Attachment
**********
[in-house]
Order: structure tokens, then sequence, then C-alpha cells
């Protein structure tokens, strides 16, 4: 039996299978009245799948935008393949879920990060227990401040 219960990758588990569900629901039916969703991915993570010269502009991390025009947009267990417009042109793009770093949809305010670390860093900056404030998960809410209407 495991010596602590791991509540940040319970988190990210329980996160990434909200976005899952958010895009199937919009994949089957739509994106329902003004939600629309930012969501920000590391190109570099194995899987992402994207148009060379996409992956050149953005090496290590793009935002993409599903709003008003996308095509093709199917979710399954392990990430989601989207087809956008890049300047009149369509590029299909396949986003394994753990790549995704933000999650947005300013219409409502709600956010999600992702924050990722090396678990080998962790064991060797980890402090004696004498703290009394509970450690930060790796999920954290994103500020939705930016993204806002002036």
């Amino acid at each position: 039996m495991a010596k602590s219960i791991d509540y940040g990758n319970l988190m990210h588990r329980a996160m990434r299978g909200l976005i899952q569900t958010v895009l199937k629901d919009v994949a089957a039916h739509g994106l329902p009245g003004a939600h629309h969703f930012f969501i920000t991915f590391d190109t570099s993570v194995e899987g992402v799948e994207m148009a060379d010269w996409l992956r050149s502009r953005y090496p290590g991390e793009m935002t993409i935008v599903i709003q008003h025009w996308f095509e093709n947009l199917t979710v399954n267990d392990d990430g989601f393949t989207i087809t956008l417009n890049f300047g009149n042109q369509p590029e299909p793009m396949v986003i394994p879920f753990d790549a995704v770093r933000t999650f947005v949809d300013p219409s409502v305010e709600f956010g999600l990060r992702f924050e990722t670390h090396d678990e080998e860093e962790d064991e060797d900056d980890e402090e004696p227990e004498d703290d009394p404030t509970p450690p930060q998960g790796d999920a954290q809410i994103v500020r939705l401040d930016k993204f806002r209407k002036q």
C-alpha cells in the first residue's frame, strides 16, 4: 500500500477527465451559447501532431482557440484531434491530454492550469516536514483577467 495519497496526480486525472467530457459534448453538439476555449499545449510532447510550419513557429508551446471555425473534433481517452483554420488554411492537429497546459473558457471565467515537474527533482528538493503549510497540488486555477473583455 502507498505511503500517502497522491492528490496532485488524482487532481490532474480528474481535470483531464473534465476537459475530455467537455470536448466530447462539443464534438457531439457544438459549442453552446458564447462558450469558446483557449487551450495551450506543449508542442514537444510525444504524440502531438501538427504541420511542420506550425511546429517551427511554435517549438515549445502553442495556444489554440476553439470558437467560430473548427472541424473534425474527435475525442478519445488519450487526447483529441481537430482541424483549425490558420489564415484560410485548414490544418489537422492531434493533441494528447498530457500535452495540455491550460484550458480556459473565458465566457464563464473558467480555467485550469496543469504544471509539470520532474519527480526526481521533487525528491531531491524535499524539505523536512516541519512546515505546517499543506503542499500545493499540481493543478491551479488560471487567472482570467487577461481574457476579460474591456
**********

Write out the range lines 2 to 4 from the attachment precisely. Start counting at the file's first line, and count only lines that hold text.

Order: structure tokens, then sequence, then C-alpha cells
């Protein structure tokens, strides 16, 4: 039996299978009245799948935008393949879920990060227990401040 219960990758588990569900629901039916969703991915993570010269502009991390025009947009267990417009042109793009770093949809305010670390860093900056404030998960809410209407 495991010596602590791991509540940040319970988190990210329980996160990434909200976005899952958010895009199937919009994949089957739509994106329902003004939600629309930012969501920000590391190109570099194995899987992402994207148009060379996409992956050149953005090496290590793009935002993409599903709003008003996308095509093709199917979710399954392990990430989601989207087809956008890049300047009149369509590029299909396949986003394994753990790549995704933000999650947005300013219409409502709600956010999600992702924050990722090396678990080998962790064991060797980890402090004696004498703290009394509970450690930060790796999920954290994103500020939705930016993204806002002036």
């Amino acid at each position: 039996m495991a010596k602590s219960i791991d509540y940040g990758n319970l988190m990210h588990r329980a996160m990434r299978g909200l976005i899952q569900t958010v895009l199937k629901d919009v994949a089957a039916h739509g994106l329902p009245g003004a939600h629309h969703f930012f969501i920000t991915f590391d190109t570099s993570v194995e899987g992402v799948e994207m148009a060379d010269w996409l992956r050149s502009r953005y090496p290590g991390e793009m935002t993409i935008v599903i709003q008003h025009w996308f095509e093709n947009l199917t979710v399954n267990d392990d990430g989601f393949t989207i087809t956008l417009n890049f300047g009149n042109q369509p590029e299909p793009m396949v986003i394994p879920f753990d790549a995704v770093r933000t999650f947005v949809d300013p219409s409502v305010e709600f956010g999600l990060r992702f924050e990722t670390h090396d678990e080998e860093e962790d064991e060797d900056d980890e402090e004696p227990e004498d703290d009394p404030t509970p450690p930060q998960g790796d999920a954290q809410i994103v500020r939705l401040d930016k993204f806002r209407k002036q």